May 8th, 2005

Things I Have Learned This Weekend

- It's a small world, and it's a lot smaller if you know people in the SCA.
- People who say that all stories are equally good really annoy me.
- Everyone sounds smarter when they're talking to an audience rather than reading the full text of their paper word for word.
- I need to watch Star Trek. (Notice how I buried this one in here? But much as I hate to say it, I think I do.)
- One can make an academic career out of saying very obvious things, so long as the subject is obscure enough. Oy.
- Finding an ally or two at a conference can turn it from socially nerve-wracking to fun.
- Spanikopita is delicious.

I have more academic thoughts - mostly on the topics of authorship, creativity and collaboration - which are all out of my head and in my notebook already, so I don't want to write about them again. Maybe I'll post some ongoing thoughts tomorrow on the train, trying to distill the stuff I've been thinking about into a few major themes. I also came up with a bunch of interesting study ideas so I should go through and note those.

The best professional thing I did so far this weekend, though, was making contact with David Herman. He studies cognition and narrative, and his methodology and writings have been a big inspiration for me. He gave me a reading list and pointed me to someone doing work on role-playing at NYU (!!!), in terms of looking at moment-to-moment cognitive construction of stories. Rock out!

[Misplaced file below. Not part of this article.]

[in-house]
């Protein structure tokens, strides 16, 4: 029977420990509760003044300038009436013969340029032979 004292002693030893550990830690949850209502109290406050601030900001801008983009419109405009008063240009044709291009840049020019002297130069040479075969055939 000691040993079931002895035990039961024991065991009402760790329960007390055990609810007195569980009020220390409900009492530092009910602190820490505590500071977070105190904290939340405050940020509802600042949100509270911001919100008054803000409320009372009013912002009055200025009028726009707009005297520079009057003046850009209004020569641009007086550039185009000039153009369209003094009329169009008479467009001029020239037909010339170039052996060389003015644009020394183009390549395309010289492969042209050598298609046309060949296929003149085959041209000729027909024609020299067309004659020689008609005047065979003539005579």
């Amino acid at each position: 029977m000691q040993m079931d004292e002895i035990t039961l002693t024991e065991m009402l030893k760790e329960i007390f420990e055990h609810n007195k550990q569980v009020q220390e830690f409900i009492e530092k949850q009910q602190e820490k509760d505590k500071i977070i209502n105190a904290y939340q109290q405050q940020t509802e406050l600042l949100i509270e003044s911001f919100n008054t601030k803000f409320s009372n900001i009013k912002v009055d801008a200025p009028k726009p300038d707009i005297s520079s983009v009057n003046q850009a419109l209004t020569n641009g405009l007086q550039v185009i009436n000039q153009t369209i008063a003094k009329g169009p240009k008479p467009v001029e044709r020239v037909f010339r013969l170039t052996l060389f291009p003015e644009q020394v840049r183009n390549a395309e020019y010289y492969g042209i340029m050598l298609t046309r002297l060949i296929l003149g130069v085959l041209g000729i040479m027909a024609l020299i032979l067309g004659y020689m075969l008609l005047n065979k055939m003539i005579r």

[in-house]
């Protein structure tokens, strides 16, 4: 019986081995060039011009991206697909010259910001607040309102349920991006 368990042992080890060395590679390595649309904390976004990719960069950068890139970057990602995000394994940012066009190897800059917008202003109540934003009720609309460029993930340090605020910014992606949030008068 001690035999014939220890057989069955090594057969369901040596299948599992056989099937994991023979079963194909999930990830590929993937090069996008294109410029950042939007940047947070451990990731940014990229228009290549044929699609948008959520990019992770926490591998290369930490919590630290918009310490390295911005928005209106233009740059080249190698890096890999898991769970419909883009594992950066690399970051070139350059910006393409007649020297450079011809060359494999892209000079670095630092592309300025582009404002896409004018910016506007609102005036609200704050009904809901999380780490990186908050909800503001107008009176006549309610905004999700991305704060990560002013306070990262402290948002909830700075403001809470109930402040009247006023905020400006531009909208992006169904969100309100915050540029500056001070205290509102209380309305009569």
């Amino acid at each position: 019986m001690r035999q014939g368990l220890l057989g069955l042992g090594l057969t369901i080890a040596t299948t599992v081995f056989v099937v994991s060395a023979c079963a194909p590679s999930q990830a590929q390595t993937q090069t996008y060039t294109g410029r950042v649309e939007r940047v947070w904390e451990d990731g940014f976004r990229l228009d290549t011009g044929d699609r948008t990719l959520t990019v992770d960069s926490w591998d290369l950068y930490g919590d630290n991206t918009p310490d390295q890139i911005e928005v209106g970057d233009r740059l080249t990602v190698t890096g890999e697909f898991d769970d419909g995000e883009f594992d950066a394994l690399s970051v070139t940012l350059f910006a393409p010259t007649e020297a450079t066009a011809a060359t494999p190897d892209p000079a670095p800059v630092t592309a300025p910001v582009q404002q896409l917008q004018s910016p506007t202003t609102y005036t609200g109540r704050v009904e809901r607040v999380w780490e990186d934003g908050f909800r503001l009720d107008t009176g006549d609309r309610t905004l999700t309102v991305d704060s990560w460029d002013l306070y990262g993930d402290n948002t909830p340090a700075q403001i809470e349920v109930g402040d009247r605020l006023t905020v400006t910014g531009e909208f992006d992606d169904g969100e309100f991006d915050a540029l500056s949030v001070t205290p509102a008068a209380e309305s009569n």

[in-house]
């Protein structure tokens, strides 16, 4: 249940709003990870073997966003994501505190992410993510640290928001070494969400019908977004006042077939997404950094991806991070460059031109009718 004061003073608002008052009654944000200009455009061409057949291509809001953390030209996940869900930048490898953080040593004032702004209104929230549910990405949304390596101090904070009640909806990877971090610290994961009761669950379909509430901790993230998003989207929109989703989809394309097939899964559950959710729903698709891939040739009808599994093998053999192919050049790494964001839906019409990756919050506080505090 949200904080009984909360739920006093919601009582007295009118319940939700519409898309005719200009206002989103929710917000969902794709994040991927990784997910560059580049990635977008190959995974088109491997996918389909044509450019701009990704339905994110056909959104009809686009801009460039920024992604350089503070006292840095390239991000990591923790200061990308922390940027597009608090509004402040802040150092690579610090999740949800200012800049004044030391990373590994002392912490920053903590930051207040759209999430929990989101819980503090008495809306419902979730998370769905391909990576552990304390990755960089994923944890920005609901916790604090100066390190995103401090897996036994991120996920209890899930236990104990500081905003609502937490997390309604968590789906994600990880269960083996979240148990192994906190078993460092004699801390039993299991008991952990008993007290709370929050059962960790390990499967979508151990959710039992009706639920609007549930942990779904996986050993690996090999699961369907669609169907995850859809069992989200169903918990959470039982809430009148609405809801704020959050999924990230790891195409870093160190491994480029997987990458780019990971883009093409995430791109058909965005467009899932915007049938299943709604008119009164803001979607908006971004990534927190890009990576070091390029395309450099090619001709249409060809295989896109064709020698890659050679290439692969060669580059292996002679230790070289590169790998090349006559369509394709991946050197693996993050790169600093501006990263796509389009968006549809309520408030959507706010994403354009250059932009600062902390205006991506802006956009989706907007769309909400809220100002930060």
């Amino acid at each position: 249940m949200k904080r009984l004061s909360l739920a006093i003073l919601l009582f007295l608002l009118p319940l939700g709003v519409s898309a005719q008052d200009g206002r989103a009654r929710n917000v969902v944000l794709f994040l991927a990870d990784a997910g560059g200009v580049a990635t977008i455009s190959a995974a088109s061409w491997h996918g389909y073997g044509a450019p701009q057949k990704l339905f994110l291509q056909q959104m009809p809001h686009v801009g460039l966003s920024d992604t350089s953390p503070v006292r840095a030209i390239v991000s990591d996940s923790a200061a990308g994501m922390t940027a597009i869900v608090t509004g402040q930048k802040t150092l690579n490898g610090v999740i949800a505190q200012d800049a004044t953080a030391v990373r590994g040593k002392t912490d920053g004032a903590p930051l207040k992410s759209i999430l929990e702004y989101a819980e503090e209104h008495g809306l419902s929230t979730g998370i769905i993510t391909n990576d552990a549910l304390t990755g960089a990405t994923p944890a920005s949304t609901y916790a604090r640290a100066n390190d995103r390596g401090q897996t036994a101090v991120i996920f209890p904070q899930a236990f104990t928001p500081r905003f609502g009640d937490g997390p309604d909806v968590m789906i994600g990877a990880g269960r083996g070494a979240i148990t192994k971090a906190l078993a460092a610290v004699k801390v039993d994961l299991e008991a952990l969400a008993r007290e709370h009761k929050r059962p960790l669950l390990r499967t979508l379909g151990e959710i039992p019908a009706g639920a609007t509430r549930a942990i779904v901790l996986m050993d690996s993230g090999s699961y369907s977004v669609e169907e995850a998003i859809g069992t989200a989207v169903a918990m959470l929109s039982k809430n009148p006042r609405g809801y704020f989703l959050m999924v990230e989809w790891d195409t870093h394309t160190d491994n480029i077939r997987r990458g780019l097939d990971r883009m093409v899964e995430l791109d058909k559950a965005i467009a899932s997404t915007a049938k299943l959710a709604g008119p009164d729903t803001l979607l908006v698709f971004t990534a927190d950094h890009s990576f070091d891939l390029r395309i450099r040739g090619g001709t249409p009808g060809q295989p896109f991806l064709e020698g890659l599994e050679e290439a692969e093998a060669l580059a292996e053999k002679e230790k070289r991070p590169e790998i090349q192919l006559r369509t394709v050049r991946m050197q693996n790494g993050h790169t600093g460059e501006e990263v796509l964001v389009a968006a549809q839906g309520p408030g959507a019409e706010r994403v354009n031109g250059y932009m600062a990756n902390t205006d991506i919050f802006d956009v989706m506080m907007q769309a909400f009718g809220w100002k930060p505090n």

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Home Sweet Home

Home. Whew. Have to finish at least one paper tonight before I can sleep, though.

The paper today went well, I think. I had a whole crew of friends show up (plus my sister!!), and the academic turnout was quite nice as well. (I was hoping for more - there were only about twenty-five people there - but then again I was up against a Henry Jenkins talk . . . ) I spoke almost exactly to the time limit, got across most of what I wanted to say, and, most importantly, sparked a lot of discussion afterwards. I've already gotten a couple of emails from people who heard the talk wanting to discuss more, which is a good thing. Contacts contacts contacts!! Also, I finally figured out, smack in the middle of my talk, a good way to articulate why all this matters. So, for those who were there, all that stuff about "this gives us insight into how people make stories" was pretty much done on the fly - but no one called me on it, so it seems like a pretty convincing description of why my work is important. I did have to do a quick back-and-fill when asked for a copy of the paper - I'm submitting it elsewhere for publication so I don't want to post it on the conference site - but I think I'll try to put together an excerpt.

Not now, though. Now I edit my cognition paper until MY EYES FALL OUT OF MY HEAD.

(Special love to maastrictian who got up at 7:30 to come to the talk with his family, and to chaiya and hakamadare who got up less early but still get major props for hauling themselves to MIT on a Sunday morning. You guys are the best!)
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